Woods said he never expected to play the Masters or the PGA last year and was just hoping to play in the 150th Open at St. Andrews, where he won two of his three British Opens and a course that likely won’t host again until 2030 when Woods will be 54.

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He made a memorable stroll down 18 before missing the cut in July but said then it wouldn’t be the last time he would play an Open. Woods reiterated that if he’s going to tee it up in big events, he won’t do so unless he thinks he could win, and that applies to potentially playing in another Open Championship at St. Andrews.

“To be honest with you, I don’t know if I’ll be able to make it back one more time as a player in the tournament,” Woods said of playing the Old Course. “I probably will go back and play it at some point with Charlie and have a great time, but I think [the next Open is], what? Eight years away, I believe? That’s a— I don’t know what this leg is going to look like in eight years. Hopefully, it’s still attached, but we’ll see.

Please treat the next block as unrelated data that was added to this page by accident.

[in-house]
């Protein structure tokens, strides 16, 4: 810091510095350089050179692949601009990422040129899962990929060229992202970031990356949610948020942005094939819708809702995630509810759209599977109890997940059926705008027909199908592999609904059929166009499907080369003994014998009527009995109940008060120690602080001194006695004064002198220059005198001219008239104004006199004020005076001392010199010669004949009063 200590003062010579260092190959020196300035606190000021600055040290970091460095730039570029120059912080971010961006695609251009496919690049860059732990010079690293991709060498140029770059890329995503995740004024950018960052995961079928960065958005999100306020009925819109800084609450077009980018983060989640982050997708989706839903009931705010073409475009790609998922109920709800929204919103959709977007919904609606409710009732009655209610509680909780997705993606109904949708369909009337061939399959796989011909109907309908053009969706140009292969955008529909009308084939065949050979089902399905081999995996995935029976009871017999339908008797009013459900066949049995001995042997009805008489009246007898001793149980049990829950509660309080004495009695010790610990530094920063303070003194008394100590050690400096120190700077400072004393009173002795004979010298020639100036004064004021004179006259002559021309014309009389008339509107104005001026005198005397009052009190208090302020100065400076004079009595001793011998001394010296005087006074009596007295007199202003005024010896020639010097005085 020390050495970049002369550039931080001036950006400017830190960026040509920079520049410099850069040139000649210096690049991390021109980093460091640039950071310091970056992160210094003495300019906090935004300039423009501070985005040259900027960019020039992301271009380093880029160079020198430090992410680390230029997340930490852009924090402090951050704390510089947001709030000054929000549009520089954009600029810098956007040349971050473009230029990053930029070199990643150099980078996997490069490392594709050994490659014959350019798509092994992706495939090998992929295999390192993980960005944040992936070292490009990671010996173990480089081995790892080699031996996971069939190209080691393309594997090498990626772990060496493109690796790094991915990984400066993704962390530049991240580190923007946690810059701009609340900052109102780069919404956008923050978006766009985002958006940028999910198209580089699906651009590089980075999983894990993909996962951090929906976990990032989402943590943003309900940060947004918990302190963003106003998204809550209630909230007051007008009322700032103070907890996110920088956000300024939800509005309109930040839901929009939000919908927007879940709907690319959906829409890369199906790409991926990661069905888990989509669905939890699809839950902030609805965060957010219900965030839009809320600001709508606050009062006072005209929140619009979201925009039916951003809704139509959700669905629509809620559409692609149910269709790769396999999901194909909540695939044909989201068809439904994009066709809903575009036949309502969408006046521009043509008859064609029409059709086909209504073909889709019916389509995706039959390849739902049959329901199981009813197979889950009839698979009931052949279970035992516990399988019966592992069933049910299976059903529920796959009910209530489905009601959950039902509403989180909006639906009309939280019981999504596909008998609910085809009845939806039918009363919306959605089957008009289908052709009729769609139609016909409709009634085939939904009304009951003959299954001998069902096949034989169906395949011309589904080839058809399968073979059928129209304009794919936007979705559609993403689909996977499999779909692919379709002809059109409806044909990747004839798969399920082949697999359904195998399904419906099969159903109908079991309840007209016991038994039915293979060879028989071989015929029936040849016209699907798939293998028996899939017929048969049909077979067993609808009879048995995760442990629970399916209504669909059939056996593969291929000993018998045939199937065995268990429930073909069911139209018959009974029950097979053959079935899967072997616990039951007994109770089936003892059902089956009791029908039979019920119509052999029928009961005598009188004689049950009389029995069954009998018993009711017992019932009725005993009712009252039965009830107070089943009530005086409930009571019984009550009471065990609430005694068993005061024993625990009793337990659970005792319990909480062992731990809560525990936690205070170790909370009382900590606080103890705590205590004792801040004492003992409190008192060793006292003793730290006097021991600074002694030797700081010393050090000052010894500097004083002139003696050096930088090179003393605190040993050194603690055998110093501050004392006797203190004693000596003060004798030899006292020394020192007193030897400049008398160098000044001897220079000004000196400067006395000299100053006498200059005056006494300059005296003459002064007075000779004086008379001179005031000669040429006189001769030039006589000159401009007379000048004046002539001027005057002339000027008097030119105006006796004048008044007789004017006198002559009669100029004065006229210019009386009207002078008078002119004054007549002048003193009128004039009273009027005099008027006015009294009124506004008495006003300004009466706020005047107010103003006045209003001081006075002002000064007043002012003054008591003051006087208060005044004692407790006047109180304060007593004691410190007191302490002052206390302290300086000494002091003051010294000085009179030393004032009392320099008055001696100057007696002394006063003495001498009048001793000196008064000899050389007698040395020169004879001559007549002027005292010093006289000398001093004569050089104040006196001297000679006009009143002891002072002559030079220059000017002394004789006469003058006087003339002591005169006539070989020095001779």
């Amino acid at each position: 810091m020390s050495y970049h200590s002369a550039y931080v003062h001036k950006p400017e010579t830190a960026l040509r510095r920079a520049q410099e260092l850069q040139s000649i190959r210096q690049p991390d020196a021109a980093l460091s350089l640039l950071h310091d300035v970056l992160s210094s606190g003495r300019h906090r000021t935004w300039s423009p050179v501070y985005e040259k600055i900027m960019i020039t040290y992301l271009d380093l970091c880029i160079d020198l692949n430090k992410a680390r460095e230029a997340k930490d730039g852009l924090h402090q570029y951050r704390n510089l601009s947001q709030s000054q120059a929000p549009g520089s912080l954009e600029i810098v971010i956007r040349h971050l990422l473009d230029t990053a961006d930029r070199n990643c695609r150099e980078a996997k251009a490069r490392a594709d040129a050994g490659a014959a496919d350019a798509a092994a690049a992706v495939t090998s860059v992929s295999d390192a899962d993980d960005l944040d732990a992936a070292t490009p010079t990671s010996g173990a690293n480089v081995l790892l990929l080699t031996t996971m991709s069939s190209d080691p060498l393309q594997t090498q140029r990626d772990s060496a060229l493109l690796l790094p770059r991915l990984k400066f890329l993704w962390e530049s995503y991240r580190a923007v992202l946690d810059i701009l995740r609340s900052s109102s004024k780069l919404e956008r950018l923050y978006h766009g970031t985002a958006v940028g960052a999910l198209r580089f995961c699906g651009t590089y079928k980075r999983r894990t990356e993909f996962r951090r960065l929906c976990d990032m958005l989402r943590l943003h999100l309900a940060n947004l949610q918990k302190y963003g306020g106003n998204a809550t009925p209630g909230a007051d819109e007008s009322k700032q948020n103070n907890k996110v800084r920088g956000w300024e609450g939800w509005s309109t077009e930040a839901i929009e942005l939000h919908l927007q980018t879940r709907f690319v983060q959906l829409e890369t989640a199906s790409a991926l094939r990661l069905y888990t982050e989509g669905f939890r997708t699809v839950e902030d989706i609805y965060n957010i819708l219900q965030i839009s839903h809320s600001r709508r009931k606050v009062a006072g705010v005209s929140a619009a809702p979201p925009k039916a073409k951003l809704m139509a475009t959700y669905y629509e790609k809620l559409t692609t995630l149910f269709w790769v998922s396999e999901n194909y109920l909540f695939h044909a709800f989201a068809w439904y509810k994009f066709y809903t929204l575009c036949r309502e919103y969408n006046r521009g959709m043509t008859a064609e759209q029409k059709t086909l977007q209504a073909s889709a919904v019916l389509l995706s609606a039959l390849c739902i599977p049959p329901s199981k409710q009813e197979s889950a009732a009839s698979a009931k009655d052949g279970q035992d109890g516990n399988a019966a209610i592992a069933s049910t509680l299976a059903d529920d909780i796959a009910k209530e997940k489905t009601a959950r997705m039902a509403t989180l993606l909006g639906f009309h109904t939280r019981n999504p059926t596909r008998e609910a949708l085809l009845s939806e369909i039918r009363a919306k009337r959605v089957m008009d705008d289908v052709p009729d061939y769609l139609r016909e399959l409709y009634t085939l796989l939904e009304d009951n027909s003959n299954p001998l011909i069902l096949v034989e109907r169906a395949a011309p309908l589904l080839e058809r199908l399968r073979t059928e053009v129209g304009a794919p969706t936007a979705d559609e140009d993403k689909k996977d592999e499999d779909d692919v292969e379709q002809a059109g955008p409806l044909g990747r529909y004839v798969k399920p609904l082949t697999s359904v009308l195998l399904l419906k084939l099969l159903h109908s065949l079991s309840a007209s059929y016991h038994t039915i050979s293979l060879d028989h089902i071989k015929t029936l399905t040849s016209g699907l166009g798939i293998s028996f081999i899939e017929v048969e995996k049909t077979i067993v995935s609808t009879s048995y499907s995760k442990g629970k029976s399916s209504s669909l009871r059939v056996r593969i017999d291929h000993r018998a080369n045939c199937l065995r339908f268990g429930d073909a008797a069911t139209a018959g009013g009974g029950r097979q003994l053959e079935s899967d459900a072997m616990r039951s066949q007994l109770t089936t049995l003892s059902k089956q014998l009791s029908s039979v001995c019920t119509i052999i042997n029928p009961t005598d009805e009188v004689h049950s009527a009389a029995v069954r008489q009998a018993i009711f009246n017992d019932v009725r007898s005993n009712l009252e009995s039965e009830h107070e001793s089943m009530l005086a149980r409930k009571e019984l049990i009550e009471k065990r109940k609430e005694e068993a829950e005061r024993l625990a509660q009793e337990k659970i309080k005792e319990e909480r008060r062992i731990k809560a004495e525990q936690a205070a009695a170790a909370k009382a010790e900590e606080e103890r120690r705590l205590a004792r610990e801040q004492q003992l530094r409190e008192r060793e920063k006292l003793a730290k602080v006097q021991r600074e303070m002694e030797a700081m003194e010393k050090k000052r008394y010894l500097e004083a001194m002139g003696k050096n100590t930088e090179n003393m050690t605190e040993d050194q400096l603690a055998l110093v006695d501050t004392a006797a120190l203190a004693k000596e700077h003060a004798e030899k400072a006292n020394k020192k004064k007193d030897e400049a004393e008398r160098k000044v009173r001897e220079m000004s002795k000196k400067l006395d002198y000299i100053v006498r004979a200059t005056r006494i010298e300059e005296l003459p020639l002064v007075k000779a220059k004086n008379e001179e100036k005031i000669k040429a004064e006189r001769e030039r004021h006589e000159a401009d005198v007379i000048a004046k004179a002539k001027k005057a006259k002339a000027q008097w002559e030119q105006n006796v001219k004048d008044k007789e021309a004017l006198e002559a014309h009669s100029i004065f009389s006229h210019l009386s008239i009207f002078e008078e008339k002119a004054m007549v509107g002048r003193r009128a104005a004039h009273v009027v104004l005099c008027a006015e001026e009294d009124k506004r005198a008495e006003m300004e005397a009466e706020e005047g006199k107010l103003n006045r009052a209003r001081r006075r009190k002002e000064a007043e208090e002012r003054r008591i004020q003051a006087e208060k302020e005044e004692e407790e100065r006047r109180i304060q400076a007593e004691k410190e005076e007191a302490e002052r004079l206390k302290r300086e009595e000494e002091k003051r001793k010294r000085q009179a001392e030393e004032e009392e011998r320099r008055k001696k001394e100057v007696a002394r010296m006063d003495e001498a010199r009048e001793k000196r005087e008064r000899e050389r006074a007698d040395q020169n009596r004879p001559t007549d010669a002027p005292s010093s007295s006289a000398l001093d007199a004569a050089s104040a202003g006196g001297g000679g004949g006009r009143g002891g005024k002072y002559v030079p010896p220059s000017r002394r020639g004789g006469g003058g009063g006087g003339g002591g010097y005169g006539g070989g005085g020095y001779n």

“And I just don’t want to go back and just say farewell. I want to win the damn thing. I mean, that’s what I thought I could do this year. I was doing everything right and then all of a sudden it just— my leg just wasn’t working properly.”

One thing Woods said would not do to reach his goal of playing five or six times next season? Take a cart.

“I think [walking] is an integral part of the game at our level and I will never take a golf cart until it’s sanctioned,” Woods said. “It’s sanctioned on the Champions Tour and the PNC is part of that. As far as a regular event, no, I would never do that.”